Value Investing

As simple as it sounds, value investing refers to the investment in particular company when it’s ‘intrinsic’ value is above its current market price. As we all know, market price doesn’t reflect the true value of the company, instead it is an end product of numerous factors. Some of them includes greed/fear in the market, supply/demand of the stock and most importantly, the future expectation in that company. When investors are optimistic about the future prospect of a company, they will keep loading up the shares in hope that the market will reward them handsomely when the company delivers outstanding results. This also explains why share price always plunges after a set of bad results but are somehow cushioned when the management gives a promising outlook of the following quarter. It’s all about expectation!

If you ever come across this book called “The Intelligent Investor“, spare a few moment to flip through the content page/synopsis. It is written by the Ben Graham, the very mentor of Warren Buffett! The content can be quite lengthy but for the benefit of those who are busy, i will attempt to summarise the 2 most important chapters.

Chapter 8: The trend is your friend!

The analogy – if the markets were to pass a few lemons to you, you shall make lemonades with them and if they suddenly decides to take back the lemons and start giving you apples, well then, quench your thirst with apple juices. This means that the market is always your friend and it will reward those who befriended him. On the flip side, it will show no mercy for those who tries to defy it.

Chapter 20: The concept of margin of safety!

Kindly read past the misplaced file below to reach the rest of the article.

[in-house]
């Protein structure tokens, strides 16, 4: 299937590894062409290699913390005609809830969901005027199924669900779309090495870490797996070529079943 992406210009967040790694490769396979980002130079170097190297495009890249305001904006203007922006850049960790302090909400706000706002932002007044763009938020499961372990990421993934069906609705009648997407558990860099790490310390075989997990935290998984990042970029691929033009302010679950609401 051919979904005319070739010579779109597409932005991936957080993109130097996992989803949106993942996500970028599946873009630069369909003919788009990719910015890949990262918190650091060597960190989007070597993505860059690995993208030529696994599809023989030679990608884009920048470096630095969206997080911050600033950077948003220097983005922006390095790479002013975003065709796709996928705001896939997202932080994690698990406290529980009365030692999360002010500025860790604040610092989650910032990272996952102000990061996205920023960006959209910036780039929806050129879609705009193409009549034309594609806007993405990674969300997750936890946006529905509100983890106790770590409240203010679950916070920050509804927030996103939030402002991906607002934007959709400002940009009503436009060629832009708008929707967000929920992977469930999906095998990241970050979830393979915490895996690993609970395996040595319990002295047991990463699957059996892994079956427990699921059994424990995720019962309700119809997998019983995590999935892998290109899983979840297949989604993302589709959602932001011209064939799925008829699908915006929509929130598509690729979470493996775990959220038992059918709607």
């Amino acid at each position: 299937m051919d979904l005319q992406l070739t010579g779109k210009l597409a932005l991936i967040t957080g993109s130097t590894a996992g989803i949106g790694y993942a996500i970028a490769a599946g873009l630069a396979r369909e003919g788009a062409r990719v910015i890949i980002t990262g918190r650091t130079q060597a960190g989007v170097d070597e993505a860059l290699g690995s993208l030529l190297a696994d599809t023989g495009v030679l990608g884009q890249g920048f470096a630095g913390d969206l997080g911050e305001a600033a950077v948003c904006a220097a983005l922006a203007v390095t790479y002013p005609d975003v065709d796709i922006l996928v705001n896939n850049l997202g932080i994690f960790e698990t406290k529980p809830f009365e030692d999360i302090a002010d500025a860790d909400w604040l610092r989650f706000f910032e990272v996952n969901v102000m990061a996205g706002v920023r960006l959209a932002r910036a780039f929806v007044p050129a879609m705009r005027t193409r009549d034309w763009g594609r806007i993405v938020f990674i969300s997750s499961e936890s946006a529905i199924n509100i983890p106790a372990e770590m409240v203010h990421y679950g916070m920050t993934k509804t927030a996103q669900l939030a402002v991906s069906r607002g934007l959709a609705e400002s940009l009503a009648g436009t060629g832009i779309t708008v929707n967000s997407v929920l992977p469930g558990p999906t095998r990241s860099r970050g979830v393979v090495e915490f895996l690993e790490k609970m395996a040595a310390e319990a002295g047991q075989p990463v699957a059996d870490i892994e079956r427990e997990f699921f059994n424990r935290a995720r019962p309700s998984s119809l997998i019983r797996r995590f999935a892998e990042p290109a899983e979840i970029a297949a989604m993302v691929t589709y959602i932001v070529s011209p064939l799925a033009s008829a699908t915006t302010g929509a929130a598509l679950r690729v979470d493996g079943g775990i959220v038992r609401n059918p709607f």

Personally, i feel that this is one of THE MOST important concept in value investing. It may seem deceivingly simple but i wonder how many ppl actually calculate this figure before jumping straight into an investment.

An example speaks a thousand words: Assuming that you have calculated the intrinsic value of company ABC as $1/share. When you actually managed to get a piece of the company at $0.80/share, you have gotten yourself a margin of safety of 20%!! This means that you are not overpaying for the share of ABC and in fact, you are 20% safer than those people who bought it as the true value of $1. Next, imagine that the market is fairly efficient and you can only buy the stock at $0.90. Immediately, your margin of safety would have fallen to 10% from 20%. In summary, you can only accumulate stocks with the highest margin of safety when there are adverse bad news on the company, that is when the expectation of the company turns 180 degrees. However, in actual practice, it is always safer to let the share price stabilizes after any major earth-shaking news before loading them up as the institutional investors (those who got more bullets than you do) might have to sell the stock due to certain mandate they abide to.

FYI – here are some guidelines for those who aspired to be a value investor:

  1. Look out for business that are easy to understand. This will help simply the investment process.
  2. Invest in companies that have a monopoly/oligopoly in their industries. Market leaders are price setters in their own market and are able to fend off competitors given their size.
  3. Pay special attention to companies that have a profitable history, replicable and sustainable business model that have an edge over the rest.
  4. Add companies that have a sustainable ROE (return of equity) into your portfolio. When i said sustainable, i meant > 20% ROE for a period of at least 10 yrs.
  5. Buy into companies (non reits) that have a good dividend payout record, eg.) 4%-5%/yr for a period of at least 10 yrs. This will cushion your portfolio during periods of high volatility…like now

Hope this helps! Stay tune for ways to calculate the intrinsic value of listed companies in my next post!

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